Inadequate kidney equipment, high cost of treatment causes of fatalities : Prof. Sampson Antwi
Lack of equipment, coupled with the high cost of treatment of kidney diseases had resulted in the death of many patients in the country.
According to the President of the Ghana Kidney Association (GKA), Prof. Sampson Antwi, every child diagnosed with end-stage kidney disease either dies in a health facility or is counselled to go home and die, adding “this is what we live with and the narrative must change”.
“Today, at 50 years of dialysis, many more citizens who need this life-saving medical service die because of lack of access and prohibitive cost of care which is in contrast to what pertains in other countries such as Cameroun and Sudan,” he said.
Prof. Antwi, who was speaking at a symposium to mark 50 years of dialysis in the country in Accra yesterday, said the celebration was fraught with challenges, considering the slow pace of progress for full kidney treatment therapy, including kidney transplant services and the challenges patients go through to access the service.
The event was on the theme: “50 years of dialysis in Ghana, the past, present and the future.”
Prof. Antwi said figures at the Komfo Anokye Teaching Hospital (KATH) in Kumasi put the number of children with end-stage kidney disease to be between a minimum of 15 kidneys to a maximum of 40 in children in a year.
Sadly, he said “all of them die in the facilities or are counselled to die”.
Prof. Antwi, therefore, called on the government, corporate bodies, individuals and philanthropists to partner the GKA to change the narrative of kidney replacement therapy in the country.
A Senior Specialist Physician at the Korle Bu Teaching Hospital (KBTH), Dr Abdul Jalil Inusah, in a presentation on “the state of dialysis in Ghana”, said as at 2015, there were only six dialysis centres — three each in public and private sectors.
He, however, said recent checks revealed they had increased to 51 dialysis centres out of which 14 were functional and located in nine out of the 16 regions, with many in the private sector.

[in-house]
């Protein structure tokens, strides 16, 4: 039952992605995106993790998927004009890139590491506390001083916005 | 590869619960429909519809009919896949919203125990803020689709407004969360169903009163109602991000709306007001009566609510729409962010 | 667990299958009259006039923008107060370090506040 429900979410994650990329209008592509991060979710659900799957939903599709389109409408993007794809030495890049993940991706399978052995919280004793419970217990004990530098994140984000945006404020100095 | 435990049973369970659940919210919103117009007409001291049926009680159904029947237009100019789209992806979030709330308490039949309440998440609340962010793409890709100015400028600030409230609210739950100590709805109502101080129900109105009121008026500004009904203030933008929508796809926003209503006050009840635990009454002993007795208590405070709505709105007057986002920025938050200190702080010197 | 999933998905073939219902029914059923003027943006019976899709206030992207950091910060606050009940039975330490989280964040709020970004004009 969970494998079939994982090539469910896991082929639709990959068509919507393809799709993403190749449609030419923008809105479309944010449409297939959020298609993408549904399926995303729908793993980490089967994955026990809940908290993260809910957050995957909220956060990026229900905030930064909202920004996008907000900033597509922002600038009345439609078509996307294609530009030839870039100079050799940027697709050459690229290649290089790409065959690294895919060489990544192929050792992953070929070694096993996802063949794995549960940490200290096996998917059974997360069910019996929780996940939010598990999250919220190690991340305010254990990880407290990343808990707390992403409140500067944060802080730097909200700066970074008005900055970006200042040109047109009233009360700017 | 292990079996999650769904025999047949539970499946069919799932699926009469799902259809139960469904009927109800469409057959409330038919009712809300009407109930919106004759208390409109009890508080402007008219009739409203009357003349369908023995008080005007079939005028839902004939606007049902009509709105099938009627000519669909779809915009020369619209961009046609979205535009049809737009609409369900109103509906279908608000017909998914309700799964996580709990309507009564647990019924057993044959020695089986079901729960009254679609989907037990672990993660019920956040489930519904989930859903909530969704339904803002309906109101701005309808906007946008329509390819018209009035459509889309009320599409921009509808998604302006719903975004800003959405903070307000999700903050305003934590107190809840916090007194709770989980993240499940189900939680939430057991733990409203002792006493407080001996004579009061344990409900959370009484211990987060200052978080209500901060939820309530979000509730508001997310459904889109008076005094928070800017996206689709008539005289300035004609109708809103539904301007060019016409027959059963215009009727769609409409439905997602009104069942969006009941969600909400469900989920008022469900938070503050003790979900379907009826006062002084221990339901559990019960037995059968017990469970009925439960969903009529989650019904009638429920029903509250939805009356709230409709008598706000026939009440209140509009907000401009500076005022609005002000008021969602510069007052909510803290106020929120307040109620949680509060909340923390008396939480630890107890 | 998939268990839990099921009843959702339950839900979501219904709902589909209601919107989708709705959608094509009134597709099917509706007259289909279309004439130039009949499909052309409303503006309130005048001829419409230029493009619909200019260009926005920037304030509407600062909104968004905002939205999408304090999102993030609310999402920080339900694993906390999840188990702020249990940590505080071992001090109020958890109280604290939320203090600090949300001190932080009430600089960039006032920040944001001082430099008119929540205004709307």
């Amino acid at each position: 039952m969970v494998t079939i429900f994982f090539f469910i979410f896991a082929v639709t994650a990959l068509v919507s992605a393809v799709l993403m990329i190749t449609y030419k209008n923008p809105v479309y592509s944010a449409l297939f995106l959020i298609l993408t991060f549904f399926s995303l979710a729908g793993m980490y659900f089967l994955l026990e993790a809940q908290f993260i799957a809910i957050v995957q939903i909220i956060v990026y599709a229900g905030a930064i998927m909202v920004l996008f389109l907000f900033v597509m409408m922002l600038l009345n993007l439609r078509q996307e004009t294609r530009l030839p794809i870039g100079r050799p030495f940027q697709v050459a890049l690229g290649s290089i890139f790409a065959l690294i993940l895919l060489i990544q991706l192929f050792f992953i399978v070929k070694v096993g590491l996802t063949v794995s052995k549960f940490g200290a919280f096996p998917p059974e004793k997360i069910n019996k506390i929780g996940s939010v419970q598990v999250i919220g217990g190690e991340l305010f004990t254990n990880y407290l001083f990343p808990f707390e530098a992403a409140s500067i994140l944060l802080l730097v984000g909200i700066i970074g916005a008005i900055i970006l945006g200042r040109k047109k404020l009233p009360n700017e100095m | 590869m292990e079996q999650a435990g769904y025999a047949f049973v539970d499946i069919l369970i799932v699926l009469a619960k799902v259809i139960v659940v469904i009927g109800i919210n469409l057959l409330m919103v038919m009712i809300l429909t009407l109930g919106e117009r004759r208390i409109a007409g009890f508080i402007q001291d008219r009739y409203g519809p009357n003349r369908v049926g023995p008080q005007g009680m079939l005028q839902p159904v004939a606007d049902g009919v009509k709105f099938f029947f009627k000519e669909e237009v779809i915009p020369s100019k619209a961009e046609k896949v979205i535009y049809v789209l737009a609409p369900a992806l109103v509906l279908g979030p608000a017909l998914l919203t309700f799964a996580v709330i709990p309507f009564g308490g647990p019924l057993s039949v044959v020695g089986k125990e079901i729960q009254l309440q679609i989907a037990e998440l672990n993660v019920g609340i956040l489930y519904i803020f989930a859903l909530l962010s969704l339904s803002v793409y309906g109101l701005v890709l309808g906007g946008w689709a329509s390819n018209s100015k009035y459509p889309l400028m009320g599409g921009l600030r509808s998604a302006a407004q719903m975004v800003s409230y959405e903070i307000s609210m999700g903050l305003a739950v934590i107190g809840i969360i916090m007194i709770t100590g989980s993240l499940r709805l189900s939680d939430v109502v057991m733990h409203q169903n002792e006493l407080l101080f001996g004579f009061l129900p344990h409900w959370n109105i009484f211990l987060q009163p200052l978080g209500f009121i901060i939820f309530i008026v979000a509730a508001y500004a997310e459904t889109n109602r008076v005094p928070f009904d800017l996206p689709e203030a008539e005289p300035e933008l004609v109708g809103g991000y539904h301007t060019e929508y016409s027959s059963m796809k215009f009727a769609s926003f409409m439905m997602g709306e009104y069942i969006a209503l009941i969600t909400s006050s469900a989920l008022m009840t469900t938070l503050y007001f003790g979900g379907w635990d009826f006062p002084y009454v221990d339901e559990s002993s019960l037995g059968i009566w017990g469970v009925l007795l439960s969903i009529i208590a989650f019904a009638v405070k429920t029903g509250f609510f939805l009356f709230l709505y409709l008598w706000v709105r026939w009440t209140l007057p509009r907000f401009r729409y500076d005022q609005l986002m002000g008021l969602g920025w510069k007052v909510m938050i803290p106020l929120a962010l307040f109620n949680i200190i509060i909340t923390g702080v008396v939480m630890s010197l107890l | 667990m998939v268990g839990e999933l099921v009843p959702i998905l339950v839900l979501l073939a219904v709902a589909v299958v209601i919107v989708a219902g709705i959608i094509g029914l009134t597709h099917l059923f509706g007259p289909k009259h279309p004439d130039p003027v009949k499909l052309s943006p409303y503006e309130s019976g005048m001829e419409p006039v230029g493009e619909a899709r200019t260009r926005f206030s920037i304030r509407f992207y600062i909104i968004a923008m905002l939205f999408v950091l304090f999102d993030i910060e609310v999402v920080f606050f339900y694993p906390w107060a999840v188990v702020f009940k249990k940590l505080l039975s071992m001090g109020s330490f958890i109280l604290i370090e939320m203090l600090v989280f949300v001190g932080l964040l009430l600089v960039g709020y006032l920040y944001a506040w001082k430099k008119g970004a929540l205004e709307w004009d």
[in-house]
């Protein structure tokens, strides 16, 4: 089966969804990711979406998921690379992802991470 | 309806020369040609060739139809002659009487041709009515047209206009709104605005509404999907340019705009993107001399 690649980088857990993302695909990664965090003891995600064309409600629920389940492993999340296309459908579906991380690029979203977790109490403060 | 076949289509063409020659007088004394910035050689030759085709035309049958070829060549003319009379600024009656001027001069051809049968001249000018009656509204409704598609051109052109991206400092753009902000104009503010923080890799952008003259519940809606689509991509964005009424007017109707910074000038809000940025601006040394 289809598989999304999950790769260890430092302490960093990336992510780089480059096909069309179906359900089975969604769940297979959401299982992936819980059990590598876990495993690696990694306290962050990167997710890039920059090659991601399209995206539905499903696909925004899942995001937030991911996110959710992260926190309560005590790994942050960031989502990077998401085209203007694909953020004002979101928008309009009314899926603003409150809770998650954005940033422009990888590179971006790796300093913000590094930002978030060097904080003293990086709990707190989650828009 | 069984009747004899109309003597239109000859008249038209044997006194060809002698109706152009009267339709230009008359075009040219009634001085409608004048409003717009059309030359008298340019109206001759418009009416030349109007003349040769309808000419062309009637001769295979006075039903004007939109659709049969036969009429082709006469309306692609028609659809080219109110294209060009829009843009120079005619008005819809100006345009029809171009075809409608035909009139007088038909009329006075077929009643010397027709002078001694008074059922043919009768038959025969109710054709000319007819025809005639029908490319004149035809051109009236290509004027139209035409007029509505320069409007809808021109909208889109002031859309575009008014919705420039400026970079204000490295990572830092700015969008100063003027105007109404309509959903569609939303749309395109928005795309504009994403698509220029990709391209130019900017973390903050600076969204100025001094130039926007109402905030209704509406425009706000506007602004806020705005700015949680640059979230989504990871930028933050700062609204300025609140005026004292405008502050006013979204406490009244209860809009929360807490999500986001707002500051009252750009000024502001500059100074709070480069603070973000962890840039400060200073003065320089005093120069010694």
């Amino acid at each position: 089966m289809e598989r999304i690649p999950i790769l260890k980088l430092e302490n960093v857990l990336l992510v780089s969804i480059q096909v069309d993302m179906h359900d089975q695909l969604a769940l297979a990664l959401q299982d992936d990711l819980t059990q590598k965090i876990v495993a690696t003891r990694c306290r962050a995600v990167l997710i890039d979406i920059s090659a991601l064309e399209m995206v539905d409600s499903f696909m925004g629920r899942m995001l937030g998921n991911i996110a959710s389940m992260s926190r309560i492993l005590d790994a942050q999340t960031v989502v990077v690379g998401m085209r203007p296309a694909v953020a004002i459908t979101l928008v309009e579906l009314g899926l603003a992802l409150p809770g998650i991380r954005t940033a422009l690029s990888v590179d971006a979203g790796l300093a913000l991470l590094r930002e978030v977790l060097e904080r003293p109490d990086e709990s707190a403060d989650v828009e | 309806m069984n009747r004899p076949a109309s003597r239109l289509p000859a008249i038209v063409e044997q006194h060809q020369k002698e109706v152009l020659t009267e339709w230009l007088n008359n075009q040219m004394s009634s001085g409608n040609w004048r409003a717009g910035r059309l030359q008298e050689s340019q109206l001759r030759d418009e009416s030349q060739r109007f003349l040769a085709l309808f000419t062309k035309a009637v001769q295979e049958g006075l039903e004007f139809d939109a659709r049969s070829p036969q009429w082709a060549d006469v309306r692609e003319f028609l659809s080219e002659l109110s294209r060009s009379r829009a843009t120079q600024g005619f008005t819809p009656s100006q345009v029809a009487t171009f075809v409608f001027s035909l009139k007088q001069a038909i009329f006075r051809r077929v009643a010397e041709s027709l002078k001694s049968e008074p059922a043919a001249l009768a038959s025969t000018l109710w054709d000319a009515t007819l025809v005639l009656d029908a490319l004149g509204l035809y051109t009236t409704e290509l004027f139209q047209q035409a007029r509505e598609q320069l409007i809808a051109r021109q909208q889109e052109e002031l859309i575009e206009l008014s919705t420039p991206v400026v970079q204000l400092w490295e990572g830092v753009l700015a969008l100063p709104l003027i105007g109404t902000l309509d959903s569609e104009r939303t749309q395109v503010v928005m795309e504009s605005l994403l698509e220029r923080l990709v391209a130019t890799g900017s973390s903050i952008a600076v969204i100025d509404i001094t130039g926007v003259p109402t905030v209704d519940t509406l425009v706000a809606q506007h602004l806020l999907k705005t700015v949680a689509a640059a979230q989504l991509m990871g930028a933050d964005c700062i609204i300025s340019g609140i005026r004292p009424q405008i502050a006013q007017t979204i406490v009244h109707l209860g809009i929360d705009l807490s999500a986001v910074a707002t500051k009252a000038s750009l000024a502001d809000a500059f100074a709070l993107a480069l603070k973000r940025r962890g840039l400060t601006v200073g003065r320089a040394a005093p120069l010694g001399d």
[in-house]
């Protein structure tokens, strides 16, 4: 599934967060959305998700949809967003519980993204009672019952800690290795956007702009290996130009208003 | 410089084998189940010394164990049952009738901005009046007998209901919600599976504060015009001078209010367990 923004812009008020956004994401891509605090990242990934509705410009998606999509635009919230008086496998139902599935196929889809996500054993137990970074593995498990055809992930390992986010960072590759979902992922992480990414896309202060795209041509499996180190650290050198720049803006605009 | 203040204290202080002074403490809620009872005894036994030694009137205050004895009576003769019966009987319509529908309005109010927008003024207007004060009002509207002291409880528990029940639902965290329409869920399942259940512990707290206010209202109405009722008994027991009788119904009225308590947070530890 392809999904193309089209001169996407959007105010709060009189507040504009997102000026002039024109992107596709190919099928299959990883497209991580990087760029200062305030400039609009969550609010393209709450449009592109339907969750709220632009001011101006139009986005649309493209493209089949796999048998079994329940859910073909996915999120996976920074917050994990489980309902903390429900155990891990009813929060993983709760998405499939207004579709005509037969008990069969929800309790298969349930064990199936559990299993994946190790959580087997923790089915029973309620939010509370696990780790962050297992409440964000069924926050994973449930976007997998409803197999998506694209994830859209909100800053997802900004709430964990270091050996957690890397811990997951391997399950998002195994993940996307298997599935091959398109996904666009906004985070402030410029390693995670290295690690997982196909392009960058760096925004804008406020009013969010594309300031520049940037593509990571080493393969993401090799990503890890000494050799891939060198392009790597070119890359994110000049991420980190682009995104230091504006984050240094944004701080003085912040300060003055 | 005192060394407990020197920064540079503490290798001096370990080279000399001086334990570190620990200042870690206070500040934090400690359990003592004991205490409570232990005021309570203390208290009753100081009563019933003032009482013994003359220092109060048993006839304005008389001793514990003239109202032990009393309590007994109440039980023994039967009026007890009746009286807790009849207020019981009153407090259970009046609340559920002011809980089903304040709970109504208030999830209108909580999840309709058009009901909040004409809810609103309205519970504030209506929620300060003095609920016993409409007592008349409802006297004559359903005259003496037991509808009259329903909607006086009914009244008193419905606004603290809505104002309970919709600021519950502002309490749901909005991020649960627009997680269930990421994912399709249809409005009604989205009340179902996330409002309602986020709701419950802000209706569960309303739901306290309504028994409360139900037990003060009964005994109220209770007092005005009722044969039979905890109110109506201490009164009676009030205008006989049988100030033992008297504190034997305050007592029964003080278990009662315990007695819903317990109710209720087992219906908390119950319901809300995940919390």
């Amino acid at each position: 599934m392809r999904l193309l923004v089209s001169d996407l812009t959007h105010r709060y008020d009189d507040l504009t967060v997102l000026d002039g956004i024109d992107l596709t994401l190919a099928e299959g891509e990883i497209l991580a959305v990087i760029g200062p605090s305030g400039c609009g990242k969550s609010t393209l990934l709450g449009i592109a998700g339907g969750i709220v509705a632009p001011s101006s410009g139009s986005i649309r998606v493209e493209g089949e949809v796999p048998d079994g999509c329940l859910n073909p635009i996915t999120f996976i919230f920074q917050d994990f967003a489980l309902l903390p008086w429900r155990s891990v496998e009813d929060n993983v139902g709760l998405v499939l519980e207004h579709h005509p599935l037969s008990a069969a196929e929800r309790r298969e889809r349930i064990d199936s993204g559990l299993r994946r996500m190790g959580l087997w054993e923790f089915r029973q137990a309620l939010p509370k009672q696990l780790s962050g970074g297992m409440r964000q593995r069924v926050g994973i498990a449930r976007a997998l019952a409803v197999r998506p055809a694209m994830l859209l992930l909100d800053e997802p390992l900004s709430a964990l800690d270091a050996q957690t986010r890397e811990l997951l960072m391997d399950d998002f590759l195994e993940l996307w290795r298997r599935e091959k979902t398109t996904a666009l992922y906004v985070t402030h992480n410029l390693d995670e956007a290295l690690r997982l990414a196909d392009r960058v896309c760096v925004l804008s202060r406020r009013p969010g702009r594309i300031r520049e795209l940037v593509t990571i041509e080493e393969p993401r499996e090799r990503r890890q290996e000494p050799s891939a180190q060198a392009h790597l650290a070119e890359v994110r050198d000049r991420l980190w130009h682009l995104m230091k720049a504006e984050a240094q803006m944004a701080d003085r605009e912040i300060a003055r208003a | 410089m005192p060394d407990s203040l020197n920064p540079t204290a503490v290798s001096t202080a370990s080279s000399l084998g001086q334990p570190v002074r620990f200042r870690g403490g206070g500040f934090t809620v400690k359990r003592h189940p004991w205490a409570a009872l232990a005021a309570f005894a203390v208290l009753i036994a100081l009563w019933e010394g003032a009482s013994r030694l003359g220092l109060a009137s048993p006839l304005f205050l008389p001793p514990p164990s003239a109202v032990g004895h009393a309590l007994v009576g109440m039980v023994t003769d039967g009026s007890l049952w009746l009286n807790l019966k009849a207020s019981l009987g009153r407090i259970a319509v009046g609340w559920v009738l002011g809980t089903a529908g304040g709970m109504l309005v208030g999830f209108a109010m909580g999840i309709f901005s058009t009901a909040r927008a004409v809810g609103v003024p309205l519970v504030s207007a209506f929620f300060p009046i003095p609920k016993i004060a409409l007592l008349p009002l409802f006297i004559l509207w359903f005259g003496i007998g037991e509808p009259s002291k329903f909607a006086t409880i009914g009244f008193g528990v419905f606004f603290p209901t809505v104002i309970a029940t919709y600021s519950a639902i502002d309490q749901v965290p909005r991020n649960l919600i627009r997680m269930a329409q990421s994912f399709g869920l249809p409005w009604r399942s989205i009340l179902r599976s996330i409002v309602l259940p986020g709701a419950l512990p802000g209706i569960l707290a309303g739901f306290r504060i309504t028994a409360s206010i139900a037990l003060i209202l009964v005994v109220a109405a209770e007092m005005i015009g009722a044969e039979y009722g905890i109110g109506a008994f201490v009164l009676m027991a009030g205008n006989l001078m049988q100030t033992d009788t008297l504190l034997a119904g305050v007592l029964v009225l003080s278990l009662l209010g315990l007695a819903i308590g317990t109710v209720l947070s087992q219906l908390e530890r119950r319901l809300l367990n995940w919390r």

“There is some progress, but the population is also increasing and so we need more functional centres to provide adequate dialysis to our patients.
“Quite worrying is the seven regions which are still without dialysis centres,” the specialist added.
Dr Inusah, a nephrologist, therefore, called for massive investment in kidney health care, including advocacy in the country.
The Vice-President, Dr Mahamudu Bawumia, who attended the event, pledged government’s support to the GKA, saying that local manufacturers would be empowered to produce, at least, dialysis consumables in the country.
“I am sure the private sector will be willing.
“I think we have more work to do, including supporting people who are ready to donate but do not have money to pay for the surgery,” Dr Bawumia added.
Herbal concoction concerns
On uncontrolled advertisement and sale of certain herbal concoctions, the Vice-President said the proliferation of herbal medical centres and advertisement of drugs on main and social media platforms needed to be monitored by the Food and Drugs Authority.
“Acute kidney injury from the use of herbal remedies is said to account for about 30 to 35 per cent of all cases of acute kidney failures in Africa.
“Pollution of soil and water bodies can have serious effects on our kidney health, and so we as a people should be worried about the consequences of illegal mining (galamsey),” Dr Bawumia added.